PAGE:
Saturation-pulse prepared heart-rate independent inversion-recovery (SAPPHIRE) biventricular T1 mapping: inter-field strength, head-to-head comparison of diastolic, systolic and dark-blood measurements

Mashael Alfarih, João B. Augusto, Kristopher D. Knott, Nasri Fatih, M. Praveen Kumar, Redha Boubertakh, Alun D. Hughes, James C. Moon, Sebastian Weingärtner, Gabriella Captur*

*Corresponding author for this work

Research output: Contribution to journalArticlepeer-review

Abstract

Background: To assess the feasibility of biventricular SAPPHIRE T1 mapping in vivo across field strengths using diastolic, systolic and dark-blood (DB) approaches. Methods: 10 healthy volunteers underwent same-day non-contrast cardiovascular magnetic resonance at 1.5 Tesla (T) and 3 T. Left and right ventricular (LV, RV) T1 mapping was performed in the basal, mid and apical short axis using 4-variants of SAPPHIRE: diastolic, systolic, 0th and 2nd order motion-sensitized DB and conventional modified Look-Locker inversion recovery (MOLLI). Results: LV global myocardial T1 times (1.5 T then 3 T results) were significantly longer by diastolic SAPPHIRE (1283 ± 11|1600 ± 17 ms) than any of the other SAPPHIRE variants: systolic (1239 ± 9|1595 ± 13 ms), 0th order DB (1241 ± 10|1596 ± 12) and 2nd order DB (1251 ± 11|1560 ± 20 ms, all p < 0.05). In the mid septum MOLLI and diastolic SAPPHIRE exhibited significant T1 signal contamination (longer T1) at the blood-myocardial interface not seen with the other 3 SAPPHIRE variants (all p < 0.025). Additionally, systolic, 0th order and 2nd order DB SAPPHIRE showed narrower dispersion of myocardial T1 times across the mid septum when compared to diastolic SAPPHIRE (interquartile ranges respectively: 25 ms, 71 ms, 73 ms vs 143 ms, all p < 0.05). RV T1 mapping was achievable using systolic, 0th and 2nd order DB SAPPHIRE but not with MOLLI or diastolic SAPPHIRE. All 4 SAPPHIRE variants showed excellent re-read reproducibility (intraclass correlation coefficients 0.953 to 0.996). Conclusion: These small-scale preliminary healthy volunteer data suggest that DB SAPPHIRE has the potential to reduce partial volume effects at the blood-myocardial interface, and that systolic SAPPHIRE could be a feasible solution for right ventricular T1 mapping. Further work is needed to understand the robustness of these sequences and their potential clinical utility.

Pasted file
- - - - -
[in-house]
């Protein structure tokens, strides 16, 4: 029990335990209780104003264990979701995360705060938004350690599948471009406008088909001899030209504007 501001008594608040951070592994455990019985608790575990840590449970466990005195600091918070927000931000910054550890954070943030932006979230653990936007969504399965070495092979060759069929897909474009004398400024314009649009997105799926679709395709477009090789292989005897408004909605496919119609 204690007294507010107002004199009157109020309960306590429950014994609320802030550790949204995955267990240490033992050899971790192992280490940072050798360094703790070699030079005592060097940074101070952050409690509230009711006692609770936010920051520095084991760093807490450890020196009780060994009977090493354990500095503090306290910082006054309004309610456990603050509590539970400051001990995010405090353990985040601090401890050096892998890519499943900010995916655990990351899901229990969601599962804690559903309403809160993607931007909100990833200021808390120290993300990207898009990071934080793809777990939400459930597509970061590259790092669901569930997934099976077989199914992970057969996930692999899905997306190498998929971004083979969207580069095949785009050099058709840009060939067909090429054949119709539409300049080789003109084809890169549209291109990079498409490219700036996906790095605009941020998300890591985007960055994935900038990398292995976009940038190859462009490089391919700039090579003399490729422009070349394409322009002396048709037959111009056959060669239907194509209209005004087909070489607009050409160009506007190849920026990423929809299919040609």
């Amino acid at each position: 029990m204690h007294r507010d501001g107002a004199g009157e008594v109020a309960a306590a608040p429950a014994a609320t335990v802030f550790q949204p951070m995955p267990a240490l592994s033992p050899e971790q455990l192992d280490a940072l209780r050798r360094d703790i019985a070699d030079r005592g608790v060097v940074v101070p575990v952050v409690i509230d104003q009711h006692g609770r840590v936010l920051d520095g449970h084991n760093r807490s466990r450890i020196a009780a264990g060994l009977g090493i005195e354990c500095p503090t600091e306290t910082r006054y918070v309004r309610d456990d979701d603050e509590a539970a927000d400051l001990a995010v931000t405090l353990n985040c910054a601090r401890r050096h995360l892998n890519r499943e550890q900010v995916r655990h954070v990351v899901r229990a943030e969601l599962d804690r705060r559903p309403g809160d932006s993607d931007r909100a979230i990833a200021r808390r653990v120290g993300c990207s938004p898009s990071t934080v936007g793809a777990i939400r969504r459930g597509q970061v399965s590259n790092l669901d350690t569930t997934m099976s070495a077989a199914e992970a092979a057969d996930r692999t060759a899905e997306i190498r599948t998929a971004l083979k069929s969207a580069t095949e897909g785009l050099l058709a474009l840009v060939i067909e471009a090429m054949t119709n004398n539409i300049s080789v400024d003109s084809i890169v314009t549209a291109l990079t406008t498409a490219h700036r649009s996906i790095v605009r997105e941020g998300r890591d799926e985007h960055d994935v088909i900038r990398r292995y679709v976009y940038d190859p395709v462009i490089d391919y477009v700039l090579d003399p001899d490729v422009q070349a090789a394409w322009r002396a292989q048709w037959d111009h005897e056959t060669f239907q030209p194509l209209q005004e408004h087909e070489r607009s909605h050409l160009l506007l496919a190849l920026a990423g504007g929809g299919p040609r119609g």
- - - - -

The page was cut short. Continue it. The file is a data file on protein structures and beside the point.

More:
Original languageEnglish
Article number122
JournalBMC Medical Imaging
Volume22
Issue number1
DOIs
Publication statusPublished - Dec 2022
Externally publishedYes

Keywords

  • Cardiovascular magnetic resonance
  • MOLLI
  • SAPPHIRE
  • T1 mapping

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